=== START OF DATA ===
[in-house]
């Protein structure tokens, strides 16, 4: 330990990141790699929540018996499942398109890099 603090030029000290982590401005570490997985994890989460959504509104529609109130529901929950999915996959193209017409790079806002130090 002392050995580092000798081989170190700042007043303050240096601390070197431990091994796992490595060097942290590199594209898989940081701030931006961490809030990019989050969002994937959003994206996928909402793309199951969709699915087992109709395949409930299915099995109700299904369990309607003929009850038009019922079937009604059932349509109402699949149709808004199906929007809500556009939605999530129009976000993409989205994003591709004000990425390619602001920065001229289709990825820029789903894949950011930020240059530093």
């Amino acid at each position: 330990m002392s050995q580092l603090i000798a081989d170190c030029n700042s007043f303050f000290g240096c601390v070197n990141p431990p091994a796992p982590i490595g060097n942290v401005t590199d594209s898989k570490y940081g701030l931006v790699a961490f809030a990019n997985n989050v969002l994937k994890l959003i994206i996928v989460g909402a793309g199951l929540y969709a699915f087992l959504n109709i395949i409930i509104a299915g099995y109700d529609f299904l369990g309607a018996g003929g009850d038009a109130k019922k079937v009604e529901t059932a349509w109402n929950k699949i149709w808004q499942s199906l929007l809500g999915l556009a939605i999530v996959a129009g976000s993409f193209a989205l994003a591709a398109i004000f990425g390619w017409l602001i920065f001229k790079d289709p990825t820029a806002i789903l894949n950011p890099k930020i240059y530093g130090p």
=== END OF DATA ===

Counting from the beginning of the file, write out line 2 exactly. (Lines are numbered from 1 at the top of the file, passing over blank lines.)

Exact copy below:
């Protein structure tokens, strides 16, 4: 330990990141790699929540018996499942398109890099 603090030029000290982590401005570490997985994890989460959504509104529609109130529901929950999915996959193209017409790079806002130090 002392050995580092000798081989170190700042007043303050240096601390070197431990091994796992490595060097942290590199594209898989940081701030931006961490809030990019989050969002994937959003994206996928909402793309199951969709699915087992109709395949409930299915099995109700299904369990309607003929009850038009019922079937009604059932349509109402699949149709808004199906929007809500556009939605999530129009976000993409989205994003591709004000990425390619602001920065001229289709990825820029789903894949950011930020240059530093």